“Not a lot of people walk the walk,” said Change the Conversation’s Tracy Gershon at the annual CMT Next Women of Country event, which took place Tuesday at Nashville’s Country Music Hall of Fame. “Brandi Carlile runs.”
Gershon was there to help present Carlile with the Impact Award, an “honor presented to a female artist that has impacted songwriting, recording, radio airplay, record sales, streams, media impressions, awards and touring in country music over the past year.” From her Girls Just Wanna Weekend festival to opening for artists like Lucie Silvas to curating an all-women lineup at Newport Folk Festival and, of course, forming the Highwomen with Maren Morris, Amanda Shires, and Natalie Hemby, few have devoted more time this year to gender equity in country music than Carlile.
In the weeks leading up to Wednesday’s CMA Awards, which aims to “celebrate the legacy of women,” the dividing lines between those who talk, walk, and run have never been more clear. CMT’s Next Women of Country, founded in 2013, has been running for years, supporting artists like Lauren Alaina, RaeLynn, Maren Morris, Carly Pearce, Kelsea Ballerini, Lindsay Ell, Ashley McBryde, Margo Price, and Kacey Musgraves early in their careers, often before they ever signed a label deal. Helmed by Leslie Fram, the senior vice president of music strategy and talent at CMT, the goal of Next Women of Country is to not only raise profiles and foster a community of artists, but to offer a counterpoint to the myths that keep women off the airwaves and festival stages. This year’s class, announced Tuesday, includes Abbey Cone, Avenue Beat, Caylee Hammack, Gabby Barrett, Hailey Whitters, Kylie Morgan, Madison Kozak, Renee Blair, Sycamore, Tiera, and Walker County, with Tanya Tucker helming the CMT Next Women of Country Tour in 2020.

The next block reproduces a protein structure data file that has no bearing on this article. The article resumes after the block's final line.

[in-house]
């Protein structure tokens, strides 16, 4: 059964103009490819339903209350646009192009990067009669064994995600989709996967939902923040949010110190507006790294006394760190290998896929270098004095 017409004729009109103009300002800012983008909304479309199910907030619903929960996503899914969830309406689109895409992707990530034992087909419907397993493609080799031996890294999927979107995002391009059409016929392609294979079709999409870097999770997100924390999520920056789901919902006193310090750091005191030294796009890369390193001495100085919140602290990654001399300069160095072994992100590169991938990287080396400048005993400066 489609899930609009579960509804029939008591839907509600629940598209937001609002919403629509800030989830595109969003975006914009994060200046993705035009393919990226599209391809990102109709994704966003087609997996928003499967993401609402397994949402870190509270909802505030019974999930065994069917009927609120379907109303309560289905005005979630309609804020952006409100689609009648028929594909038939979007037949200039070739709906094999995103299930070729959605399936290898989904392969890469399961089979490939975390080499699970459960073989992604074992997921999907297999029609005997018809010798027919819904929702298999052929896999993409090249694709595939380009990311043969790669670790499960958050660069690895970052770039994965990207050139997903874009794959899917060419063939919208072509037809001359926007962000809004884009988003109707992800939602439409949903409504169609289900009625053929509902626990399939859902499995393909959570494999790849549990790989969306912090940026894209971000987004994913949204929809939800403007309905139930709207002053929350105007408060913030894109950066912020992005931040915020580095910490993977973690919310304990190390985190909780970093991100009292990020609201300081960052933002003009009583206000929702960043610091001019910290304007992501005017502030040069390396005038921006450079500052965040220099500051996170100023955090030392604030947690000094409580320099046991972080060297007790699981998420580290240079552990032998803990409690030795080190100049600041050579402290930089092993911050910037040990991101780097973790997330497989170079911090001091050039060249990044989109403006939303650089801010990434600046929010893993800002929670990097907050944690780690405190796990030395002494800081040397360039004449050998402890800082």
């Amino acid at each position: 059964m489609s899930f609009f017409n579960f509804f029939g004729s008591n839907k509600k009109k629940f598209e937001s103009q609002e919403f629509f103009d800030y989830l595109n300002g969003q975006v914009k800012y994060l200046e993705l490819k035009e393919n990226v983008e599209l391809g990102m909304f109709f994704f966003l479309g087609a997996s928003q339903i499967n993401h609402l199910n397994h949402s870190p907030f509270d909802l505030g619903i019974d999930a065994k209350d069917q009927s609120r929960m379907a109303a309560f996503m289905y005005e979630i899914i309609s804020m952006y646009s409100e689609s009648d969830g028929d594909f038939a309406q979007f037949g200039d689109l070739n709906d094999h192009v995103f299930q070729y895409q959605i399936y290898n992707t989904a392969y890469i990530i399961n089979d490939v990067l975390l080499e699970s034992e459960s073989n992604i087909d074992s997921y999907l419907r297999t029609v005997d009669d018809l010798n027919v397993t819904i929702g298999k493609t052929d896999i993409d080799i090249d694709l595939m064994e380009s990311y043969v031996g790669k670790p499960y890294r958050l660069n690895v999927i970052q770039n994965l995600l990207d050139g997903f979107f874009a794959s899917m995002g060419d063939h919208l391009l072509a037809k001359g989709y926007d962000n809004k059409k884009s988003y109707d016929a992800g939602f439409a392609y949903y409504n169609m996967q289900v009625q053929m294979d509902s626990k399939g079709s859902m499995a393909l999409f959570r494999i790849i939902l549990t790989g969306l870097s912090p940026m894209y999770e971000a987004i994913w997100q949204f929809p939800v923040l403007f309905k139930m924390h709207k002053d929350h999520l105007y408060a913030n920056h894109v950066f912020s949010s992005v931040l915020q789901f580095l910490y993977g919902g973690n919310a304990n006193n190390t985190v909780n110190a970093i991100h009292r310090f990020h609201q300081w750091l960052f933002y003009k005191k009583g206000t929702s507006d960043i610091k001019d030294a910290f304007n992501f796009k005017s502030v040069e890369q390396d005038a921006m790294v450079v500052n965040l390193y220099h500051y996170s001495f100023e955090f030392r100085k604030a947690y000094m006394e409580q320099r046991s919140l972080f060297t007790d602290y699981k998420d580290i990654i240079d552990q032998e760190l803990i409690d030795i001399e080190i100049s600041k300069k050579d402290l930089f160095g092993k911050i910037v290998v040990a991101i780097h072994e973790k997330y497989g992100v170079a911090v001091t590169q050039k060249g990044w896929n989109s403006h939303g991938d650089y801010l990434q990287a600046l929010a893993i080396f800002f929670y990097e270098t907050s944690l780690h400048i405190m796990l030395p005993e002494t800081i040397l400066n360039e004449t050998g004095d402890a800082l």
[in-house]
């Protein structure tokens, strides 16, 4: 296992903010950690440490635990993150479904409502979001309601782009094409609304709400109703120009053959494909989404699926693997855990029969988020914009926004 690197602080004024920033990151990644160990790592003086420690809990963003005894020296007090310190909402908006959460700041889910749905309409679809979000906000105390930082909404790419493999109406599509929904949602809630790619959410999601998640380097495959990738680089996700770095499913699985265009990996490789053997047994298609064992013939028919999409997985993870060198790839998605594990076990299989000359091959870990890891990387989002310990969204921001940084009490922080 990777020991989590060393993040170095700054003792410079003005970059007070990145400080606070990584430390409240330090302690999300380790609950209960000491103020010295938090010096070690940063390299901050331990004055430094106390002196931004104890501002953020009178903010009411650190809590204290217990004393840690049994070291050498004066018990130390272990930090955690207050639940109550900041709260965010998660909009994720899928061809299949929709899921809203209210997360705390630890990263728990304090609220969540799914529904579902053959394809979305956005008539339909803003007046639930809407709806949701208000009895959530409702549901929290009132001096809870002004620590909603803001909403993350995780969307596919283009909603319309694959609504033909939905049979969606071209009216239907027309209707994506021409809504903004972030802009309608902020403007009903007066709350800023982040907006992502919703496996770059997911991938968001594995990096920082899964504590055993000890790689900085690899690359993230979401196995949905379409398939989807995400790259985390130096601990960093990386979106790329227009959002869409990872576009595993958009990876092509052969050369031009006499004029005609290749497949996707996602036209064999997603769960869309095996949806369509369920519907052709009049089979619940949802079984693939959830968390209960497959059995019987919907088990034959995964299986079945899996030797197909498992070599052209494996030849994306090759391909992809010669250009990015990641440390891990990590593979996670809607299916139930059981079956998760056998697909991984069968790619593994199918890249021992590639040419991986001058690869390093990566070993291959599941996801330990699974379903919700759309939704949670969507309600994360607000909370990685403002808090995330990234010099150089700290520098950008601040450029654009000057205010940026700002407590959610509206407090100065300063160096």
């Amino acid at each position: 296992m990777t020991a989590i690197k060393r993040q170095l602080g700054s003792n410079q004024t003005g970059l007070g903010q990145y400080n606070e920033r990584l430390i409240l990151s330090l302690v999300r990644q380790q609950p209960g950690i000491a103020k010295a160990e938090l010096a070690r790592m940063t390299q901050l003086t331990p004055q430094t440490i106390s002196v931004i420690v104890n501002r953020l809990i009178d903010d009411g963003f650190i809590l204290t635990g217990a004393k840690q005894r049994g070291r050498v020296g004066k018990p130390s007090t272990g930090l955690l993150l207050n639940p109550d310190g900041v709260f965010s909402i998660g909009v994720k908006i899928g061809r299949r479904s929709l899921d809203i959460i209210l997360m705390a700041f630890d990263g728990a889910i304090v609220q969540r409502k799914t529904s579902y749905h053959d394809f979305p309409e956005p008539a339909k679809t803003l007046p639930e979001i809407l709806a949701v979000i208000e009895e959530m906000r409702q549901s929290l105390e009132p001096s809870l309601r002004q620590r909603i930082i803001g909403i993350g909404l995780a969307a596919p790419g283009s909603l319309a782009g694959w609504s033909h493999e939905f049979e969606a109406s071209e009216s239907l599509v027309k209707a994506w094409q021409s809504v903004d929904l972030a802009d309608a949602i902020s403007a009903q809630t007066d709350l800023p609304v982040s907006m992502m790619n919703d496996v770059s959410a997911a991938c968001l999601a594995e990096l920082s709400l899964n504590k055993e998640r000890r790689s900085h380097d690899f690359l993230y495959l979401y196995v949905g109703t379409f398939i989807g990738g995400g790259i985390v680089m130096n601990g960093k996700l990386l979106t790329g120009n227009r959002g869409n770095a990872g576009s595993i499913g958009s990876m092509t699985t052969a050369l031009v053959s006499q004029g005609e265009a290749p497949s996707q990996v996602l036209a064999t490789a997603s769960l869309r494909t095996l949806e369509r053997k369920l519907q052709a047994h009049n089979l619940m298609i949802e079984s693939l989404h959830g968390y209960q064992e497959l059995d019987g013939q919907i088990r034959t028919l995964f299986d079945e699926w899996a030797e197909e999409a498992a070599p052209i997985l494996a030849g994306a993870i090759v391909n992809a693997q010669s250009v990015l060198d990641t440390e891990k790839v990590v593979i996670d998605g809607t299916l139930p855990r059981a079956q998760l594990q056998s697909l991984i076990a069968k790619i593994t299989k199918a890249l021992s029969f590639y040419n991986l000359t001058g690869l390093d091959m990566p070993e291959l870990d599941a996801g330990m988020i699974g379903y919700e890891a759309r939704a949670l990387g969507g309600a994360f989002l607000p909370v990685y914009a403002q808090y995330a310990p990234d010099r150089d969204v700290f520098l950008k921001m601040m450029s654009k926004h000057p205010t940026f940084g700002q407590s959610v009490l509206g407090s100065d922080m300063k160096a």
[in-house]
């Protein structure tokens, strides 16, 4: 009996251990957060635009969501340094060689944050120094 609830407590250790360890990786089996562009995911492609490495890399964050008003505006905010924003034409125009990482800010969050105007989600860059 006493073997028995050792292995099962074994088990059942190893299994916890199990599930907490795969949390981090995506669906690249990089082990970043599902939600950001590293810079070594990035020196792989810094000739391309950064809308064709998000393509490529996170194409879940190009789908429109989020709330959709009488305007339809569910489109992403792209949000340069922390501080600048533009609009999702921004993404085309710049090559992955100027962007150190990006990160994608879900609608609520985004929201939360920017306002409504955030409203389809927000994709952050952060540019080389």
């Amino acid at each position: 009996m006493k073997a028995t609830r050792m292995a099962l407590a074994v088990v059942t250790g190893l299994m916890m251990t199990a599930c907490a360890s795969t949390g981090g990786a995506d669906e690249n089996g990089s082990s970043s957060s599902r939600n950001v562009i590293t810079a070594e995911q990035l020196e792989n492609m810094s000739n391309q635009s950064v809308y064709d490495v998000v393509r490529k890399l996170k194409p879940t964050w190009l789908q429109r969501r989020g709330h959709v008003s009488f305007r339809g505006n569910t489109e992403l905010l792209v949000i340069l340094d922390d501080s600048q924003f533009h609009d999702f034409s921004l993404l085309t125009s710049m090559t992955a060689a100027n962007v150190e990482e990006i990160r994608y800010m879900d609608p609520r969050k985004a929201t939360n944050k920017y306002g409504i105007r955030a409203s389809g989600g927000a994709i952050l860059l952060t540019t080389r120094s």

CMT’s record of action also underscores the lack thereof in other sectors of the music industry. The day before Halloween, Spotify invited select industry executives for “a seated breakfast and discussion about representation and gender disparity in country music” in Nashville with executives Dawn Ostroff and Brittany Schaffer. According to sources who were at the breakfast, Spotify, under fire for gender imbalance in their playlists and algorithms, offered talking points about a problem of which most in the audience were already well aware. “I was hopeful that the event was going to be more of a discussion with those of us in the country community who are passionate about solving the female disparity problem,” said Todd Cassetty, founder of Song Suffragettes, the Nashville-based group that promotes up-and-coming female songwriters. “I think a Q&A of some sort between attendees and Spotify would have been valuable for everyone in the room.”